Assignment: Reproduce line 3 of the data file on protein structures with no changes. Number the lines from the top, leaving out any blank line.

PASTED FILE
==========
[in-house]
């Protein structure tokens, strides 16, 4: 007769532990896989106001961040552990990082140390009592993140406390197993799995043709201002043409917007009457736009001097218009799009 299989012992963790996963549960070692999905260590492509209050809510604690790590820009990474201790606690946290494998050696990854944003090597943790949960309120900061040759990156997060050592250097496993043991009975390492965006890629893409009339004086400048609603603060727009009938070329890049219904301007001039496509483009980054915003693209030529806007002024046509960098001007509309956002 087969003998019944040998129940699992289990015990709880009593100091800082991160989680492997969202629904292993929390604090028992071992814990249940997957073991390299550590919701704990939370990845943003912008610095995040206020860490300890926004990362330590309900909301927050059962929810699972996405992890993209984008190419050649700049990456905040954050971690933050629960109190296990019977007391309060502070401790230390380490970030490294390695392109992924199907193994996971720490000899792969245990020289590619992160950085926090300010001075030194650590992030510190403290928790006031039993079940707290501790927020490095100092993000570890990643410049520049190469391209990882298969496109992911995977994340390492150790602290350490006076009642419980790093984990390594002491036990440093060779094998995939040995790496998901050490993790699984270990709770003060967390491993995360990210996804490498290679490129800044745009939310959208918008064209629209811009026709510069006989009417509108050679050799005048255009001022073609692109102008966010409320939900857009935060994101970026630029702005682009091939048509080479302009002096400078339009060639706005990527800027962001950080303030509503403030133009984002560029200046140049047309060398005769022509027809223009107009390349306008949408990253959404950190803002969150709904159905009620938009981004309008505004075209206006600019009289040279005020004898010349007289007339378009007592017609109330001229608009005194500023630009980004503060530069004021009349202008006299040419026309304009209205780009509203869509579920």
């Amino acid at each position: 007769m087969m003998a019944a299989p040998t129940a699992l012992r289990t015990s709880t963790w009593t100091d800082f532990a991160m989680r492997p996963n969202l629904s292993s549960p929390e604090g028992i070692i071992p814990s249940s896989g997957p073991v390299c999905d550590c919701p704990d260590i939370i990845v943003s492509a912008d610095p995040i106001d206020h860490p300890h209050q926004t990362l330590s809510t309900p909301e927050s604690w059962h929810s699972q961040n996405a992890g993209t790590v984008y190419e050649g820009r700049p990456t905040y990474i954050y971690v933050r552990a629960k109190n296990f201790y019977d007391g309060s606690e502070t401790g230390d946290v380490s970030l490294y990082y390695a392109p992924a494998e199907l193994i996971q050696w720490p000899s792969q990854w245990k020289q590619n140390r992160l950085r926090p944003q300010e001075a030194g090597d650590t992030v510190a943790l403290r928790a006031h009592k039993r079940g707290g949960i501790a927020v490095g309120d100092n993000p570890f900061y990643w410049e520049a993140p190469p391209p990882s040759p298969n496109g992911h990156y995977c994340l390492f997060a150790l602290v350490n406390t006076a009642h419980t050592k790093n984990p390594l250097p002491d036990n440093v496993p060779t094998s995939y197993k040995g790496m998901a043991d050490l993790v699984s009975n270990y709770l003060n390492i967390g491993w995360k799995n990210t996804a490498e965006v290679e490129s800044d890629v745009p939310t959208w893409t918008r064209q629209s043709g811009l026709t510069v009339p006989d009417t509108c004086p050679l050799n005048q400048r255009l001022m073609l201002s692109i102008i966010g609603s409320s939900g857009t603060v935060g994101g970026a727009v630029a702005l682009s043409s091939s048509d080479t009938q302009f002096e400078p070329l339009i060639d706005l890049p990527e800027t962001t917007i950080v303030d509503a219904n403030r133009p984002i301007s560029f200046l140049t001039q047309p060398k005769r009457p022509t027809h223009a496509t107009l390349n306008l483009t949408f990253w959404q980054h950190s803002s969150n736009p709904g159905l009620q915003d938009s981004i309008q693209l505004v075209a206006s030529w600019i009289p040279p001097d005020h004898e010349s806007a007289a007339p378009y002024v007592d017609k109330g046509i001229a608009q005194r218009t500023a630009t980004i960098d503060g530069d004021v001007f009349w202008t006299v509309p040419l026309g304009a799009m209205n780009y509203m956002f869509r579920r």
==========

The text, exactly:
């Amino acid at each position: 007769m087969m003998a019944a299989p040998t129940a699992l012992r289990t015990s709880t963790w009593t100091d800082f532990a991160m989680r492997p996963n969202l629904s292993s549960p929390e604090g028992i070692i071992p814990s249940s896989g997957p073991v390299c999905d550590c919701p704990d260590i939370i990845v943003s492509a912008d610095p995040i106001d206020h860490p300890h209050q926004t990362l330590s809510t309900p909301e927050s604690w059962h929810s699972q961040n996405a992890g993209t790590v984008y190419e050649g820009r700049p990456t905040y990474i954050y971690v933050r552990a629960k109190n296990f201790y019977d007391g309060s606690e502070t401790g230390d946290v380490s970030l490294y990082y390695a392109p992924a494998e199907l193994i996971q050696w720490p000899s792969q990854w245990k020289q590619n140390r992160l950085r926090p944003q300010e001075a030194g090597d650590t992030v510190a943790l403290r928790a006031h009592k039993r079940g707290g949960i501790a927020v490095g309120d100092n993000p570890f900061y990643w410049e520049a993140p190469p391209p990882s040759p298969n496109g992911h990156y995977c994340l390492f997060a150790l602290v350490n406390t006076a009642h419980t050592k790093n984990p390594l250097p002491d036990n440093v496993p060779t094998s995939y197993k040995g790496m998901a043991d050490l993790v699984s009975n270990y709770l003060n390492i967390g491993w995360k799995n990210t996804a490498e965006v290679e490129s800044d890629v745009p939310t959208w893409t918008r064209q629209s043709g811009l026709t510069v009339p006989d009417t509108c004086p050679l050799n005048q400048r255009l001022m073609l201002s692109i102008i966010g609603s409320s939900g857009t603060v935060g994101g970026a727009v630029a702005l682009s043409s091939s048509d080479t009938q302009f002096e400078p070329l339009i060639d706005l890049p990527e800027t962001t917007i950080v303030d509503a219904n403030r133009p984002i301007s560029f200046l140049t001039q047309p060398k005769r009457p022509t027809h223009a496509t107009l390349n306008l483009t949408f990253w959404q980054h950190s803002s969150n736009p709904g159905l009620q915003d938009s981004i309008q693209l505004v075209a206006s030529w600019i009289p040279p001097d005020h004898e010349s806007a007289a007339p378009y002024v007592d017609k109330g046509i001229a608009q005194r218009t500023a630009t980004i960098d503060g530069d004021v001007f009349w202008t006299v509309p040419l026309g304009a799009m209205n780009y509203m956002f869509r579920r």